Review Summary: We live through written words.
As a writer who never really took to a particular instrument despite innumerable attempts, they have always been vaguely mysterious to me. As a result, lyrics and vocals have commanded my attention musically. Until recently, my instrumental tastes really revolved around the abject awe of technical skill.
As I grow up, however, I find myself drawn more and more to the complementary wedding of instruments to one another, rather than simply blasting out the fastest and most unpredictable playing possible. As You Please
is a prime example of the former. As brilliant as it is understated, the album envelops the listener in an almost hypnotic embrace.
Citizen's newest LP may not be perfect, but each listen seems to reveal some hidden wonder in each song. As someone not altogether inspired by their previous work, As You Please
completely blew me away from its first pre-release singles. Save a few forgettable tracks, the album is stacked with irresistible tracks littered with hints of a rich artistic heritage.
In actuality, it takes a few listens through to fully realize that each band member contributes equally and sets the stage to highlight one another. Young as they might be, As You Please
showcases Citizen in perfect harmony with themselves. Tracks like "Jet," "Ugly Luck," and "Fever Days" draw you in with all the infectiousness of a flu near the change of seasons, while still having plenty of easter eggs to crack upon revisiting.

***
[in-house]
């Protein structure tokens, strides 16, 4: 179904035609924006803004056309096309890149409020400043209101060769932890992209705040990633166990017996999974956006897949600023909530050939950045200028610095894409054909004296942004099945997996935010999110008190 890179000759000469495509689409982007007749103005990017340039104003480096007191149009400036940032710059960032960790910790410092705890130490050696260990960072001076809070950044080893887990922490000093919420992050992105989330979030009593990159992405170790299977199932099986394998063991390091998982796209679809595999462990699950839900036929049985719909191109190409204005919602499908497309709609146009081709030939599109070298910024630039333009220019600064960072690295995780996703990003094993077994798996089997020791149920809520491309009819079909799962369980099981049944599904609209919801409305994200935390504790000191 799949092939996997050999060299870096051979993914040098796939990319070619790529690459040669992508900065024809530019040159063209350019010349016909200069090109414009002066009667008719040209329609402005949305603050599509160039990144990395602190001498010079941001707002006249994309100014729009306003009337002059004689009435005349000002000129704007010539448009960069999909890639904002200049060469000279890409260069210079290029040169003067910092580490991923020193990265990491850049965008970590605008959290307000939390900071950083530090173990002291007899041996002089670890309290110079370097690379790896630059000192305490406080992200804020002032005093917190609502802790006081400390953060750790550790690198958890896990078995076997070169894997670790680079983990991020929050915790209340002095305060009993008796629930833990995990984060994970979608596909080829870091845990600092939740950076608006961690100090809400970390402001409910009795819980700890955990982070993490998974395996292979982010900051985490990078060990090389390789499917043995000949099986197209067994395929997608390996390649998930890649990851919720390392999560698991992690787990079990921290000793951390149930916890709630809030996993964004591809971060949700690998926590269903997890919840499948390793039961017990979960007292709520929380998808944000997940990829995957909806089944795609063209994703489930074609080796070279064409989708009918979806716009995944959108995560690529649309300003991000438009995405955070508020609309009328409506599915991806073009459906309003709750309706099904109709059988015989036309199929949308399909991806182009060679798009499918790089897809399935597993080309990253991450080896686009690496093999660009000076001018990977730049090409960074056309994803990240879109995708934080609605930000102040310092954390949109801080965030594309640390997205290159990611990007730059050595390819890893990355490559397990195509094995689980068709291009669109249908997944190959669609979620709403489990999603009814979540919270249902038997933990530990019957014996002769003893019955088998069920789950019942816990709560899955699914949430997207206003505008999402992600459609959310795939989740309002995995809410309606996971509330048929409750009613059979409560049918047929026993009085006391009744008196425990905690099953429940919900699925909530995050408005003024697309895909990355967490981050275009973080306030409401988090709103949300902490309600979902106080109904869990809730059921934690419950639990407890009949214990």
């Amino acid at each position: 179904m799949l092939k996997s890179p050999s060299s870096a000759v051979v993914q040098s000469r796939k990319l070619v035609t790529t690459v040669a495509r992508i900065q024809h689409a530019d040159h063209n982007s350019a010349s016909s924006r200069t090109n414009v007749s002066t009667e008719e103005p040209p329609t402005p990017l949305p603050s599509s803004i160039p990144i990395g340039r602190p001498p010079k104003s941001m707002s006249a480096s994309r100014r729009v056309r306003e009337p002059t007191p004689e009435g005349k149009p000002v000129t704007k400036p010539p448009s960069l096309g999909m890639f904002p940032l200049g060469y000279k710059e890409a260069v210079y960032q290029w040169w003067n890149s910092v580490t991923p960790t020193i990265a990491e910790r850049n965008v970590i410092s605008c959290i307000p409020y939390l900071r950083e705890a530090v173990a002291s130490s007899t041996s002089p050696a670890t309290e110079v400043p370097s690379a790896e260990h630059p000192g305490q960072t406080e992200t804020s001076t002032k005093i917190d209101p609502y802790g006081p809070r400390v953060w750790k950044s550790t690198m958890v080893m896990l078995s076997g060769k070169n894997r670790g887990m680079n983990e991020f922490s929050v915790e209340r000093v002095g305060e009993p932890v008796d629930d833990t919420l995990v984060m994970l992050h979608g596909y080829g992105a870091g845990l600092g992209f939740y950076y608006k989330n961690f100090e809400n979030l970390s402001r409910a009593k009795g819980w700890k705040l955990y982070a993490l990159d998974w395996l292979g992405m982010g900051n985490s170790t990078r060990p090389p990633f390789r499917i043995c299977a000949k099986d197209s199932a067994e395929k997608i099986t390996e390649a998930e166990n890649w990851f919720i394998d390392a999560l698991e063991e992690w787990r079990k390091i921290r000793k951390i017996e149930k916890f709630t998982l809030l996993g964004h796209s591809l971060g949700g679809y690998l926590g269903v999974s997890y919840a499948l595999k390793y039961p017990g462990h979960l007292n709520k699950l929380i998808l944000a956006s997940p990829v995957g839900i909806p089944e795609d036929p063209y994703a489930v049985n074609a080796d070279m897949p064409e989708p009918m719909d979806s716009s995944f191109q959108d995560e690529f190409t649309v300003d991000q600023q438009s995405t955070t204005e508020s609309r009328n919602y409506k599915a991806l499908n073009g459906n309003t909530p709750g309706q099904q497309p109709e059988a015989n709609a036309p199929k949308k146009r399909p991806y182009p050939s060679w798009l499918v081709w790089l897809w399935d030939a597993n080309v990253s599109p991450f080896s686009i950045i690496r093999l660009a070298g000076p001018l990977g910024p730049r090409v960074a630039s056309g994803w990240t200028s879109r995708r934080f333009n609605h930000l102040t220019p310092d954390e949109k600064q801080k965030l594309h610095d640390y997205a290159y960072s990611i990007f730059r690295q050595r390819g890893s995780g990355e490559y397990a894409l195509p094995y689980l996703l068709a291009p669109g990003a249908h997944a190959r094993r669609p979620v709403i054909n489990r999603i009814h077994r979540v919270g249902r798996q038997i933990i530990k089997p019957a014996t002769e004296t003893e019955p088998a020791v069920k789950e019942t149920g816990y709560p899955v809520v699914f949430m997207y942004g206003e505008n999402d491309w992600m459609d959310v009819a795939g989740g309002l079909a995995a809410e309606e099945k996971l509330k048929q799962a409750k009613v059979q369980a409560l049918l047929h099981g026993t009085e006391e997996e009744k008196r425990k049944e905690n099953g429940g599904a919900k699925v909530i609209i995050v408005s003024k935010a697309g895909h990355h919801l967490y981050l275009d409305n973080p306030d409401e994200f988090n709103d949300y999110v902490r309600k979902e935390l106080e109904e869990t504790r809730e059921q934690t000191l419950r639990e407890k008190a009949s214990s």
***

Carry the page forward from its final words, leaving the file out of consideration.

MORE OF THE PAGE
Hell, even today's criminally-underused bass is more or less excellent throughout the album, accompanied by a full cast of virtuoso performances that play still nice with one another. In a year utterly littered with releases by modern emo juggernauts, As You Please
punches well above its weight class to solidly contend with the likes of a resurgent Brand New.
Sure, veritable modern-emo god Will Yip's benevolent guiding hand is evident throughout, and it certainly fits a niche like a puzzle piece, but oddly that doesn't seem to take anything away from As You Please
. Listening from song to song is a rosy-goggled walk down emo-indie memory lane, with obvious influences that let you almost trace the lineage As You Please
stands to inherit.
Strangely enough, I didn't actually find myself even digesting the lyrics until nearly memorizing most of my favorite tracks. Vocalist Mat Kerekes' delivery near-totally outshined the impressive writing on display from front to back. As catchy and radio-friendly as it is nuanced and emotive, As You Please
listens like a masterpiece in disguise, and successfully contributes to an almost impossibly good year of releases. And if you're Will Yip, the inevitable criticism really doesn't hold a candle to the objective success.